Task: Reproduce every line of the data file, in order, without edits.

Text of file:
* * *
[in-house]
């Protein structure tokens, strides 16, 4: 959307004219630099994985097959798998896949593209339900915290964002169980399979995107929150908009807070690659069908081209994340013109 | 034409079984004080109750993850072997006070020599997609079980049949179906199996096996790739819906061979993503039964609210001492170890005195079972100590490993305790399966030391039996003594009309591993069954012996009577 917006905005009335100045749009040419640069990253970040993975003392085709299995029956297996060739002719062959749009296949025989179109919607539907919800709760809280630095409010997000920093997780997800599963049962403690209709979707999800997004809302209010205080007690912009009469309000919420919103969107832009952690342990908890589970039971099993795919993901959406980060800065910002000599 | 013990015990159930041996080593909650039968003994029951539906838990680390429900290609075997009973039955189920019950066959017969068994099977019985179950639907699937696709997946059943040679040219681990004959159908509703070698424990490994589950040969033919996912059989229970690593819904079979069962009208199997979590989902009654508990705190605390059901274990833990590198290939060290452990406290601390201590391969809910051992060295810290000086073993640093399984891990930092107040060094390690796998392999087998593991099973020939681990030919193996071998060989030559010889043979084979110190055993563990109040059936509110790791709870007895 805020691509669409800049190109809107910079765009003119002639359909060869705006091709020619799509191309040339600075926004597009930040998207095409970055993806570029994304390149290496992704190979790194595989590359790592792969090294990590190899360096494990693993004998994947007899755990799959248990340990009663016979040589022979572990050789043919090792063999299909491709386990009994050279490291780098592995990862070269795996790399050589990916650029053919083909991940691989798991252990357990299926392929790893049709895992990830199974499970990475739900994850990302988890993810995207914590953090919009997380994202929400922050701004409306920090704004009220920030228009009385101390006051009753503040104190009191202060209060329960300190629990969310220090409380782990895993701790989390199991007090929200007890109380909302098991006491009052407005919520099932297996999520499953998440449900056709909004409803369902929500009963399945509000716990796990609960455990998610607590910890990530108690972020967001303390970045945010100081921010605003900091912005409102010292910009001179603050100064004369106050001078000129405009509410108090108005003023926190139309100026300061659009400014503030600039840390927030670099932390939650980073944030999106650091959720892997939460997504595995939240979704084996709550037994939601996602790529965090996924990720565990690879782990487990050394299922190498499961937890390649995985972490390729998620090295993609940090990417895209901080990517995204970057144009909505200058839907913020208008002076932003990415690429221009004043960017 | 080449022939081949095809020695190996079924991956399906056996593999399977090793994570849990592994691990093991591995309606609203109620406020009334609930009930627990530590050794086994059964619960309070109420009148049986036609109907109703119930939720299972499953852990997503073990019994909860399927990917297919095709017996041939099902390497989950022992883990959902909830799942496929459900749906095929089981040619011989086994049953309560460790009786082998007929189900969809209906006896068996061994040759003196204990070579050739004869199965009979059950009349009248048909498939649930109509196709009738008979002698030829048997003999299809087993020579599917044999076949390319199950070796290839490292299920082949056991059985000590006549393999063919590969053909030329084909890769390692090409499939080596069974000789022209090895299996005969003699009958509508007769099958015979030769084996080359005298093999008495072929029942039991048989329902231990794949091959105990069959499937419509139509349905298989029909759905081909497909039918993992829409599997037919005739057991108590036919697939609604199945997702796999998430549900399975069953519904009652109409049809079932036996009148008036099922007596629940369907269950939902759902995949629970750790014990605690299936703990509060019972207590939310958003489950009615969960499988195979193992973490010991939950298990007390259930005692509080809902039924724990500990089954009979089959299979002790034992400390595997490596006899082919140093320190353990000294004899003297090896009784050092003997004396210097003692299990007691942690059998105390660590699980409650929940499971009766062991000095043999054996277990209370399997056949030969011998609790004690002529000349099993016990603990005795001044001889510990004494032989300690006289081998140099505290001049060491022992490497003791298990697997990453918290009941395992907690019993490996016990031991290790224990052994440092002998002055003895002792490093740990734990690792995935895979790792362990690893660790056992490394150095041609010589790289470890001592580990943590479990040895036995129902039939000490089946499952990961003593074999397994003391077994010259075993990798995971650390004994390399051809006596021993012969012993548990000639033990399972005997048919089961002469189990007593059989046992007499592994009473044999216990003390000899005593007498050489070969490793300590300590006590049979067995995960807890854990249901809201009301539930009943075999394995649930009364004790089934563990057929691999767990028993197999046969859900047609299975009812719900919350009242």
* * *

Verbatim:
[in-house]
């Protein structure tokens, strides 16, 4: 959307004219630099994985097959798998896949593209339900915290964002169980399979995107929150908009807070690659069908081209994340013109 | 034409079984004080109750993850072997006070020599997609079980049949179906199996096996790739819906061979993503039964609210001492170890005195079972100590490993305790399966030391039996003594009309591993069954012996009577 917006905005009335100045749009040419640069990253970040993975003392085709299995029956297996060739002719062959749009296949025989179109919607539907919800709760809280630095409010997000920093997780997800599963049962403690209709979707999800997004809302209010205080007690912009009469309000919420919103969107832009952690342990908890589970039971099993795919993901959406980060800065910002000599 | 013990015990159930041996080593909650039968003994029951539906838990680390429900290609075997009973039955189920019950066959017969068994099977019985179950639907699937696709997946059943040679040219681990004959159908509703070698424990490994589950040969033919996912059989229970690593819904079979069962009208199997979590989902009654508990705190605390059901274990833990590198290939060290452990406290601390201590391969809910051992060295810290000086073993640093399984891990930092107040060094390690796998392999087998593991099973020939681990030919193996071998060989030559010889043979084979110190055993563990109040059936509110790791709870007895 805020691509669409800049190109809107910079765009003119002639359909060869705006091709020619799509191309040339600075926004597009930040998207095409970055993806570029994304390149290496992704190979790194595989590359790592792969090294990590190899360096494990693993004998994947007899755990799959248990340990009663016979040589022979572990050789043919090792063999299909491709386990009994050279490291780098592995990862070269795996790399050589990916650029053919083909991940691989798991252990357990299926392929790893049709895992990830199974499970990475739900994850990302988890993810995207914590953090919009997380994202929400922050701004409306920090704004009220920030228009009385101390006051009753503040104190009191202060209060329960300190629990969310220090409380782990895993701790989390199991007090929200007890109380909302098991006491009052407005919520099932297996999520499953998440449900056709909004409803369902929500009963399945509000716990796990609960455990998610607590910890990530108690972020967001303390970045945010100081921010605003900091912005409102010292910009001179603050100064004369106050001078000129405009509410108090108005003023926190139309100026300061659009400014503030600039840390927030670099932390939650980073944030999106650091959720892997939460997504595995939240979704084996709550037994939601996602790529965090996924990720565990690879782990487990050394299922190498499961937890390649995985972490390729998620090295993609940090990417895209901080990517995204970057144009909505200058839907913020208008002076932003990415690429221009004043960017 | 080449022939081949095809020695190996079924991956399906056996593999399977090793994570849990592994691990093991591995309606609203109620406020009334609930009930627990530590050794086994059964619960309070109420009148049986036609109907109703119930939720299972499953852990997503073990019994909860399927990917297919095709017996041939099902390497989950022992883990959902909830799942496929459900749906095929089981040619011989086994049953309560460790009786082998007929189900969809209906006896068996061994040759003196204990070579050739004869199965009979059950009349009248048909498939649930109509196709009738008979002698030829048997003999299809087993020579599917044999076949390319199950070796290839490292299920082949056991059985000590006549393999063919590969053909030329084909890769390692090409499939080596069974000789022209090895299996005969003699009958509508007769099958015979030769084996080359005298093999008495072929029942039991048989329902231990794949091959105990069959499937419509139509349905298989029909759905081909497909039918993992829409599997037919005739057991108590036919697939609604199945997702796999998430549900399975069953519904009652109409049809079932036996009148008036099922007596629940369907269950939902759902995949629970750790014990605690299936703990509060019972207590939310958003489950009615969960499988195979193992973490010991939950298990007390259930005692509080809902039924724990500990089954009979089959299979002790034992400390595997490596006899082919140093320190353990000294004899003297090896009784050092003997004396210097003692299990007691942690059998105390660590699980409650929940499971009766062991000095043999054996277990209370399997056949030969011998609790004690002529000349099993016990603990005795001044001889510990004494032989300690006289081998140099505290001049060491022992490497003791298990697997990453918290009941395992907690019993490996016990031991290790224990052994440092002998002055003895002792490093740990734990690792995935895979790792362990690893660790056992490394150095041609010589790289470890001592580990943590479990040895036995129902039939000490089946499952990961003593074999397994003391077994010259075993990798995971650390004994390399051809006596021993012969012993548990000639033990399972005997048919089961002469189990007593059989046992007499592994009473044999216990003390000899005593007498050489070969490793300590300590006590049979067995995960807890854990249901809201009301539930009943075999394995649930009364004790089934563990057929691999767990028993197999046969859900047609299975009812719900919350009242």